More on the Byrd Amendment

I found the following discussion of a GAO report interesting. I formatted it slightly differently so it would be easier to read.

The International Law Section of Williams Mullen prepared the following brief descriptions of selected issues in international trade and commerce for general information purposes and use by clients and friends of Williams Mullen.

Highlights in International Trade and Commerce Issue 10/06/05

[…]

2. GAO Report Perks up Movement to Repeal Byrd Amendment Perquisites:

A recent Government Accountability Office (“GAO”) Report has revived debate about the Continued Dumping and Subsidy Offset Act or Byrd Amendment.

The Byrd Amendment distributes antidumping and countervailing duties to eligible U.S. producers.

Supporters argue that the Byrd Amendment offsets the effects of unfair competition from abroad. The GAO Report, however, has provided grist for critics, who argue that the Byrd Amendment hurts the U.S. economy in four ways.

First, the Bureau of Customs and Border Protection (“CBP”) faces implementation problems. CBP does not have enough resources to verify all companies’ claims for Byrd Amendment disbursements, and companies in the past have overstated those claims. CBP also lacks resources to collect the duties that fund the disbursements—and has, for instance, not yet collected about half the funds that should have been available for the 2004 fiscal year.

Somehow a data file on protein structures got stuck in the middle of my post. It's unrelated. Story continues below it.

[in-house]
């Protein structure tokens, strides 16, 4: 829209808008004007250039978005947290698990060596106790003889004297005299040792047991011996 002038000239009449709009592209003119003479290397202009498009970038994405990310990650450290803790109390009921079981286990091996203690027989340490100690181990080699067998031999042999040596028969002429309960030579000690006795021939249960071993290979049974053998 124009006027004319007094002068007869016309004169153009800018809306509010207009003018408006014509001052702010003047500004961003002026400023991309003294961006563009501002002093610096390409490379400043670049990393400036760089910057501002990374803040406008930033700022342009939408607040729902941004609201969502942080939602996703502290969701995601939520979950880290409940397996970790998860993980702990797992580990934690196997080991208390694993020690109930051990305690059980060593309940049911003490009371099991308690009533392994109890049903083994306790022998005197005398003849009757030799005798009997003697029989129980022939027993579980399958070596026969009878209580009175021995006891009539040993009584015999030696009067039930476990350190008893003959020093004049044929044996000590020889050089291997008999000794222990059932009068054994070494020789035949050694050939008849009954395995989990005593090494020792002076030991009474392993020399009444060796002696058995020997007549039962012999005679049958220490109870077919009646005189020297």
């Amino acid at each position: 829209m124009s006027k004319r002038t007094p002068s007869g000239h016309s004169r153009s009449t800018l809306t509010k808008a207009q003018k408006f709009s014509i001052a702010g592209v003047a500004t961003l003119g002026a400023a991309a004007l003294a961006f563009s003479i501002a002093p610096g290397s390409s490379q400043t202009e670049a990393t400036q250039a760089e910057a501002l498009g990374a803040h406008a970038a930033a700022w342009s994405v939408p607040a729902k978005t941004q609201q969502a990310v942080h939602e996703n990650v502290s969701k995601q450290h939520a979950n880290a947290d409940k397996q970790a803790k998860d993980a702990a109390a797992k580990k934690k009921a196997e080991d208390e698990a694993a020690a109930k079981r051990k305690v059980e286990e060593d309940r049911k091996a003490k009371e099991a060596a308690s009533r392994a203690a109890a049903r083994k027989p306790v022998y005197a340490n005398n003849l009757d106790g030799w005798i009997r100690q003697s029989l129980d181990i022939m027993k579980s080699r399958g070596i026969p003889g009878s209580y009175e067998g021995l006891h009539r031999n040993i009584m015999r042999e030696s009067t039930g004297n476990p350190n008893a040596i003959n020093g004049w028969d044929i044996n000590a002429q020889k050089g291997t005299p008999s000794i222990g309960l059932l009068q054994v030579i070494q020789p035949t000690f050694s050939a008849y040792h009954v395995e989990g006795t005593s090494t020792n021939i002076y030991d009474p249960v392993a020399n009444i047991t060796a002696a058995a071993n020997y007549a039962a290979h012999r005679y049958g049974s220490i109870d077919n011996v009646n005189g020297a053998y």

Second, the Byrd Amendment limits benefits to producers that filed a petition for relief or that publicly supported the petition during an investigation of whether imports caused injury. Given this eligibility requirement, a single company received one fifth of all Byrd Amendment payments through fiscal year 2004, only two companies received one third of such payments, and only five companies received half, with one of those top five companies owning two of the other top five. Paradoxically, some U.S. companies have benefited most when dumping has continued despite imposition of high duties. Critics have interpreted these facts as evidence that the Byrd Amendment does not restore conditions of fair trade but instead itself distorts competition in the United States.

Third, the WTO has found the Byrd Amendment to be “inconsistent” with the WTO Antidumping Agreement, because disbursement not only punishes foreign producers but also rewards their U.S. competitors. As a result, the United States faces additional tariffs on U.S. exports covering a trade value of up to $134 million dollars based on 2004 Byrd Amendment disbursements. Products subject to retaliation include live swine, fish, oysters, cigarettes, dairy products, wine, paper products, clothing, sweet corn, industrial belts, steel products, fork lift trucks and printing machines. Canada, the European Union, Mexico and Japan have already imposed punitive duties. Brazil, Chile, India and South Korea are expected to follow suit.

Fourth, the federal deficit has arguably placed a burden on supporters of the Byrd Amendment now to justify disbursements that decrease governmental revenues in a time of budgetary constraints.

Expect the debate to heat up in the weeks ahead.

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